Ludwig Triest directs the Laboratorium for Plant Biology and Nature Management (APNA) together with Nico Koedam. Triest focuses on the genetic diversity of plant populations and on the ecology of macrophyte dominated ecosystems. The interactions between macrophytes, other aquatic biota and environmental pressures are under study in small urban lake and pond ecosystems with the aim to better understand the shifts that may occur between macrophyte dominated clear-water and phytoplankton dominated turbid water states. Applied limnological aspects are the use of biota for monitoring rivers and the follow-up of biomanipulated and constructed pond systems in an urban context.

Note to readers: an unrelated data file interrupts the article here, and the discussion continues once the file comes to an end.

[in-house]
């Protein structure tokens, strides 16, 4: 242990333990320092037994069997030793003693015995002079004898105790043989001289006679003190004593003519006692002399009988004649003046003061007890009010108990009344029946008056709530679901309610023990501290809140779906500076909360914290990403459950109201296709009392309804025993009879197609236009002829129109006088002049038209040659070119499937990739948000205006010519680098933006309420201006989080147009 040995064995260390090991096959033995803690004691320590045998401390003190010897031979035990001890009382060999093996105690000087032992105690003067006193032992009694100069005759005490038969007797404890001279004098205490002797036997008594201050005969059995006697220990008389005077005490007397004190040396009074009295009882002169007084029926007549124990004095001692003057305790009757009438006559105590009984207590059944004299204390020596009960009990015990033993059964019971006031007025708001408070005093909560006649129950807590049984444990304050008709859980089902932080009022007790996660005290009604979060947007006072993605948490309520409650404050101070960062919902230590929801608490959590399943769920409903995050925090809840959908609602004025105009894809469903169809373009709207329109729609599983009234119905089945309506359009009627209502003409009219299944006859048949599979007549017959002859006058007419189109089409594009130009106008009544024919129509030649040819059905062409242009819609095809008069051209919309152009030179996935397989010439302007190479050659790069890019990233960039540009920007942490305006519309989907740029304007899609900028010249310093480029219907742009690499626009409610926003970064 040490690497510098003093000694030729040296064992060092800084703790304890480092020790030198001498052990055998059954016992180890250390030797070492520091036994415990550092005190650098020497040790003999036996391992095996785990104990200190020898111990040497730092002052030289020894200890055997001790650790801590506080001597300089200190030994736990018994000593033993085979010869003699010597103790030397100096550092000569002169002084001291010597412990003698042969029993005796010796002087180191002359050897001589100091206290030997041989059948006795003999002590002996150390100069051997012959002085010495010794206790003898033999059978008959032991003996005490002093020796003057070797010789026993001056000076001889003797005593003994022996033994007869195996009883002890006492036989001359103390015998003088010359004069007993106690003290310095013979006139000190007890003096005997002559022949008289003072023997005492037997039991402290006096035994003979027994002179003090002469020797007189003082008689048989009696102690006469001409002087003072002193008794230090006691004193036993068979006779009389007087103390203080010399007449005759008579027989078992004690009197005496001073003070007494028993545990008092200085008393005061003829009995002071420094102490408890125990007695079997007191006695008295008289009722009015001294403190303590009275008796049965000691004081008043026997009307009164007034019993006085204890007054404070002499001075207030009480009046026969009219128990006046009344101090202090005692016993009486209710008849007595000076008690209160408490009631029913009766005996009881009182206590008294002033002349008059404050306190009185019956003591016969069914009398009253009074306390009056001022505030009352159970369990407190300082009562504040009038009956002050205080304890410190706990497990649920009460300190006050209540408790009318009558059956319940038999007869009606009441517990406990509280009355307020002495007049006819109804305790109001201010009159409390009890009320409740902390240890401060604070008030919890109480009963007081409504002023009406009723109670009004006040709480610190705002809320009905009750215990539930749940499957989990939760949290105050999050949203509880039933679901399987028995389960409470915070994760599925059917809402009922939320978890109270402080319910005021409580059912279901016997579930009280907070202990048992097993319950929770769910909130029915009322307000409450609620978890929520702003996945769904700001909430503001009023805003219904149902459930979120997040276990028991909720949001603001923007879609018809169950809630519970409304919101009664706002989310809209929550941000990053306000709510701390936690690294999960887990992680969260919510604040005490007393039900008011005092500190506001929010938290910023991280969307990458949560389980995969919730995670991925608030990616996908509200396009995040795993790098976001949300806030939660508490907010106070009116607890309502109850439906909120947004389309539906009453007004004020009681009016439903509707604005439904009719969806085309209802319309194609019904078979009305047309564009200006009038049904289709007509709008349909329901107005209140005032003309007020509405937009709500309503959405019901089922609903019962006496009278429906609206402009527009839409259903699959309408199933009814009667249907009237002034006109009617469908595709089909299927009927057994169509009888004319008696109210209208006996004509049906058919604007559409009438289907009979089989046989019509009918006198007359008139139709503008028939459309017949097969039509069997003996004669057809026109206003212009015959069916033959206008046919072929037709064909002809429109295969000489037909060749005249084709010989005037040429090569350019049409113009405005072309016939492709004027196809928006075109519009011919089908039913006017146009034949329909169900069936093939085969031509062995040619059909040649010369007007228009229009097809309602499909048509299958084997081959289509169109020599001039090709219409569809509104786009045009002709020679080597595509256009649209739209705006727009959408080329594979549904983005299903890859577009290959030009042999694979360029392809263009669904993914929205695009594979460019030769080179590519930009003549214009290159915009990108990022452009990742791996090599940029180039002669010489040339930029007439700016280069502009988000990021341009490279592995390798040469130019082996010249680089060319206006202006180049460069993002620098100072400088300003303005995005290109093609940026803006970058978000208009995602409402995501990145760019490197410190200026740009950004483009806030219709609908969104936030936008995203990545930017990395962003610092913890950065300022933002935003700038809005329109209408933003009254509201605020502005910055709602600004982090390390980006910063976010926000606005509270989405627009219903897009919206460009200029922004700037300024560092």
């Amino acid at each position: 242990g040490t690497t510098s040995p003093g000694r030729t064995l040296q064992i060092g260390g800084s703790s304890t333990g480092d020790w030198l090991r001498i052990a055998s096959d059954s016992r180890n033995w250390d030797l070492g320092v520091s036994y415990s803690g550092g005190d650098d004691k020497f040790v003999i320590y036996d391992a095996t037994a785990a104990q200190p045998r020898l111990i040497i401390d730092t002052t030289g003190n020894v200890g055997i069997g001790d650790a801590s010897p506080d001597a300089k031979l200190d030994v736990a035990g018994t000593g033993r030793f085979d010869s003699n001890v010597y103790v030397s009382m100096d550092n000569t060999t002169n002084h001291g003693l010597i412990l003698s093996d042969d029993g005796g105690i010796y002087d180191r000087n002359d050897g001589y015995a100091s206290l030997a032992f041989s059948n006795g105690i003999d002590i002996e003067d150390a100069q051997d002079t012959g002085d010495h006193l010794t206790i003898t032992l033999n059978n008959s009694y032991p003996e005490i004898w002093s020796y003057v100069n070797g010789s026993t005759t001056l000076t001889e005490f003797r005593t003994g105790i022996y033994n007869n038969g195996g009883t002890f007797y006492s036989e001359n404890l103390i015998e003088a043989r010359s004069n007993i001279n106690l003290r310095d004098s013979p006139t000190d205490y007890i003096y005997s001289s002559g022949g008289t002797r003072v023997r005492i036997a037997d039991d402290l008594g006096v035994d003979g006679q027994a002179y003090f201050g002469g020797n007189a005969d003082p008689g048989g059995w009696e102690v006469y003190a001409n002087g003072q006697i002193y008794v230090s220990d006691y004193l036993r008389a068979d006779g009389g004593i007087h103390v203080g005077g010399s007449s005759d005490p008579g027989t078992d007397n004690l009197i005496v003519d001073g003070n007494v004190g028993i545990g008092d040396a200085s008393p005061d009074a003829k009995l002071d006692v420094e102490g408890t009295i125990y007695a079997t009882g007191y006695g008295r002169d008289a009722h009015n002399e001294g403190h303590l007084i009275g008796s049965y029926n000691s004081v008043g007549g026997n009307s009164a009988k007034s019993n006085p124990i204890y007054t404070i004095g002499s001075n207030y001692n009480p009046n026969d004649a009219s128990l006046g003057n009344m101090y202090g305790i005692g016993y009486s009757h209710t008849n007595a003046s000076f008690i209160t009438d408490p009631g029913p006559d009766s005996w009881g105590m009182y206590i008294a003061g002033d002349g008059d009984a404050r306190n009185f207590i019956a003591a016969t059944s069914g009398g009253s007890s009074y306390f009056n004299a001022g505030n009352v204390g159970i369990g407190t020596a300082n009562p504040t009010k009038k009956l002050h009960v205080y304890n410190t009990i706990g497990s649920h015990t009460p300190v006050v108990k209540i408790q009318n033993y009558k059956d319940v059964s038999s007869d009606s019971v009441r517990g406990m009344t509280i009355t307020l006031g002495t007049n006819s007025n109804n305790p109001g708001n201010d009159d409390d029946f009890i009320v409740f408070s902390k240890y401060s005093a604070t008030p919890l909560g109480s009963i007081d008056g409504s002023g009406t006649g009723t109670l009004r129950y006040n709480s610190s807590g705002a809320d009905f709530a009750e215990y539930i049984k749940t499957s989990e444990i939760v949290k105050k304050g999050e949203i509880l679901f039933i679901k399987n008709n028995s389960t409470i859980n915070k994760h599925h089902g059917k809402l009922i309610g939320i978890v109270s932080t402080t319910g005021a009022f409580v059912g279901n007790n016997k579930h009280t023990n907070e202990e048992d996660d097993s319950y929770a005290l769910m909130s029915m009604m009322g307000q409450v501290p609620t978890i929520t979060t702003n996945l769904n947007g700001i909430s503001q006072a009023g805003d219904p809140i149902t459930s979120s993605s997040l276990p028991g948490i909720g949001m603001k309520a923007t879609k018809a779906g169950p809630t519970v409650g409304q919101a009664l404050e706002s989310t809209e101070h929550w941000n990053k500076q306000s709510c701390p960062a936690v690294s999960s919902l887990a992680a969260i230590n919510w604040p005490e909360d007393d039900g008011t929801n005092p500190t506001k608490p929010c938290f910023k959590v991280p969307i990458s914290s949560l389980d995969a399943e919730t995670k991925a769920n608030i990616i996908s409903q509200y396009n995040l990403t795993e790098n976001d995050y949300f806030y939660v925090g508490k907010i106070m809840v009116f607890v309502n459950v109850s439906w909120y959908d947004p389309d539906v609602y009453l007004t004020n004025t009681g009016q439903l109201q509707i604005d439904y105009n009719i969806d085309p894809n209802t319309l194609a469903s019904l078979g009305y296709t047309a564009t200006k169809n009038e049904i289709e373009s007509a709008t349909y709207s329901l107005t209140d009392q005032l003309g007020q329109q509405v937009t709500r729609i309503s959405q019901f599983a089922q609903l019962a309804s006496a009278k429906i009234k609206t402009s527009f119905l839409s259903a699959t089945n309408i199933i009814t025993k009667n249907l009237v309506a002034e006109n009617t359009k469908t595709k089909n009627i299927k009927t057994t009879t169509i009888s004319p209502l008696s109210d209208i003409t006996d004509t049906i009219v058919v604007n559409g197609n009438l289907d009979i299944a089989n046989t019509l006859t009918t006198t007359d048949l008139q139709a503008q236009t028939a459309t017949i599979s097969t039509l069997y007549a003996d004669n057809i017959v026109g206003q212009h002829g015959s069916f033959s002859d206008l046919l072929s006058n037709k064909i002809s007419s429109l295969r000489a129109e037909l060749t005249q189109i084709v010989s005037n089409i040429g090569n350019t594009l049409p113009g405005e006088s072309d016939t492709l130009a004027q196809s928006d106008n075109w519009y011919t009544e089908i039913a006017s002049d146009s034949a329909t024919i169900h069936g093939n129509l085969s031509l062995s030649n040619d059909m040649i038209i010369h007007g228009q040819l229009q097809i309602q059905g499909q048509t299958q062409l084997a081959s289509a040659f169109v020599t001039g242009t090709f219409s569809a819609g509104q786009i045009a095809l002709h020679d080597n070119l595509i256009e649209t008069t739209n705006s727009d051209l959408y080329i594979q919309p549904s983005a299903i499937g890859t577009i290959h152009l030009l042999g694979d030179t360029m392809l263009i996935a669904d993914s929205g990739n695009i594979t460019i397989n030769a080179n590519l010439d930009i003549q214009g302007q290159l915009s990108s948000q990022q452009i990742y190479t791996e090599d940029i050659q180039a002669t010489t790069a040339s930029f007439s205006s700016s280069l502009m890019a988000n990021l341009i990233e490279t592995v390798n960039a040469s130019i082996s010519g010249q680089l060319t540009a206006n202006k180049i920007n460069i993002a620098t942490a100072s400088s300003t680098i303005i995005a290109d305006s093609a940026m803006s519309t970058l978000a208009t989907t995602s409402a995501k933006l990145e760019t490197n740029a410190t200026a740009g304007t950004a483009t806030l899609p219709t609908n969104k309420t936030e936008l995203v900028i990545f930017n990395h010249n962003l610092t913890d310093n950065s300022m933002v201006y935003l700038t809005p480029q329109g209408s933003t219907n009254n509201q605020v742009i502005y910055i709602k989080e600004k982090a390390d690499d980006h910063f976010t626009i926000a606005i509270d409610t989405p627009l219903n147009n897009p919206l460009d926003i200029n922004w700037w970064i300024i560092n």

Thomas Vansteenkiste is a Master in Bio-engineering and Environmental Sciences and is currently employed as a researcher at the Hydraulics section of the Civil Engineering Department of the K.U.Leuven. His major field of specialization is covered by catchment hydrology, including the rainfall-runoff modeling with simple modelcodes to more, complex, integrated modelcodes, linking surface water and groundwater systems. He is also experienced in hydrodynamic river, flood, and groundwater modeling. He has mainly done researches for Flanders Hydraulics Research, investigating the impact of climate change of the high and low flow extremes and the water availability in Flanders. Beside these modeling projects, he was involved in some large European projects related to the implementation strategies of the European Directives (Water Framework Directed, Flood Directive,…).